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Biota makes major antiviral discovery

Biota Holdings Limited announced today that it has discovered a new class of orally-effective, potent antivirals against RSV (respiratory syncytial virus) infection. Biota has filed worldwide patents and selected a lead candidate with a series of backups for further preclinical development prior to human clinical trials.

RSV infection is an important medical need and already a billion-dollar market, with growing visibility among pharmaceutical companies. The currently marketed drug is an injectable antibody with 2004 sales of approximately US$1 billion ($1.3 billion). However, its use is limited to prevention of infection, not treatment, and it is currently only approved for use in the highest risk group of patients: premature infants. If successful, the Biota RSV drug is expected to have significant advantages and could expand the market to include treatment as well as prevention and to other 'at risk' patient segments, such as children, the elderly and people with underlying respiratory conditions.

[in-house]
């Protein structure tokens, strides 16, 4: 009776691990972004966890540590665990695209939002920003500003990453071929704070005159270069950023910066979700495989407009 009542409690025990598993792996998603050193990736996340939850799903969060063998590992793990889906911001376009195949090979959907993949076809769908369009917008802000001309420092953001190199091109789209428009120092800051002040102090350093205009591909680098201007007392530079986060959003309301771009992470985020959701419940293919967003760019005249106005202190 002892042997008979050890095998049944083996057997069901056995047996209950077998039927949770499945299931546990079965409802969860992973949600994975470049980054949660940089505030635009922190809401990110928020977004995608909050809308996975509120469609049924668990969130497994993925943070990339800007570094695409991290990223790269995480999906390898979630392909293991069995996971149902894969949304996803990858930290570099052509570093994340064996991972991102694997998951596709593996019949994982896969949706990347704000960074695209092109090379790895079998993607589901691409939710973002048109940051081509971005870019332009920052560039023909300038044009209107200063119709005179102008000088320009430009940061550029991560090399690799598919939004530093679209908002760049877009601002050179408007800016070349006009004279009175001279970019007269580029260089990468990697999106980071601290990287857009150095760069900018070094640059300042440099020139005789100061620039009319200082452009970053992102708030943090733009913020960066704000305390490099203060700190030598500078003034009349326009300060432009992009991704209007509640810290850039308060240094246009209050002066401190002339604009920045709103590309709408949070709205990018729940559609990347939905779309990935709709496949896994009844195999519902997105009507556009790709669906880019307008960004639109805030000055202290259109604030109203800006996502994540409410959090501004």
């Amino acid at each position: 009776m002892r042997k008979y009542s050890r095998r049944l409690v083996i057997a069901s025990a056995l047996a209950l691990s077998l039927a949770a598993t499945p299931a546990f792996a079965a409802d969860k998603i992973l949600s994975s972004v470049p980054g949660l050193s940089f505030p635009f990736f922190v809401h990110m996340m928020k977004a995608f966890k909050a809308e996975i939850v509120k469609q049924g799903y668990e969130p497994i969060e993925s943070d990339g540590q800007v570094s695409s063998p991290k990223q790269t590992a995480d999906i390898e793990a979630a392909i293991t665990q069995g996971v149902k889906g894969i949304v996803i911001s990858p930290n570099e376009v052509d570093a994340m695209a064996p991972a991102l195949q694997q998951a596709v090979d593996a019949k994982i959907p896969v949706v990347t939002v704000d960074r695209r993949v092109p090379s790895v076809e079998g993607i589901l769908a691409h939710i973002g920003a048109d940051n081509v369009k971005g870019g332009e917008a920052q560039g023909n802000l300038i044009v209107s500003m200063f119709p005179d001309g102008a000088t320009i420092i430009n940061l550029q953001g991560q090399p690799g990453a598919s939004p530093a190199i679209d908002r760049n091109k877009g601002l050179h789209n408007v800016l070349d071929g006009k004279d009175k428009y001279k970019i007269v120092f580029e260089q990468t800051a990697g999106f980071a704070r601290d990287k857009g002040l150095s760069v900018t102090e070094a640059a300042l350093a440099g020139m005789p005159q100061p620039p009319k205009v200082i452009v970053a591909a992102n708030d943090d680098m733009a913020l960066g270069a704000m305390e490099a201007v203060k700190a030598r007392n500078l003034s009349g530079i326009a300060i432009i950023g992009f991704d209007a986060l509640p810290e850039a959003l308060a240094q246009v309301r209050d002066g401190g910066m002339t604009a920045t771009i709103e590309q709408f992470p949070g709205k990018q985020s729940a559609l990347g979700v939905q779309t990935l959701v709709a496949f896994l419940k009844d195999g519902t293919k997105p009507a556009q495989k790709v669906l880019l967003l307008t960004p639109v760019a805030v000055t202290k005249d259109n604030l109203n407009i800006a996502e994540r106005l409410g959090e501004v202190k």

Latest results in two animal models also demonstrate that Biota's new RSV antivirals are effective when administered orally. This should allow the product to be developed in a convenient oral formulation, such as a tablet or suspension.

"The discovery of a novel, orally available RSV antiviral is a major achievement," said Dr Simon Tucker, Vice President of Research for Biota. "Others, including several large pharmaceutical companies, have discovered and disclosed RSV antivirals, but many are inhaled products. Orally effective RSV compounds appear to be a rarity. This is an exciting achievement for Biota and Australian research."

The current compounds are the result of research conducted by the Biota team over several years. Since 2003, this research has been supported by a $2.7m R&D Start grant from the Australian government. The RSV development follows on the heels of the company's recent decision to advance its common cold (human rh inovirus, HRV) drug candidate into clinical development following a similarly successful in-house research program.



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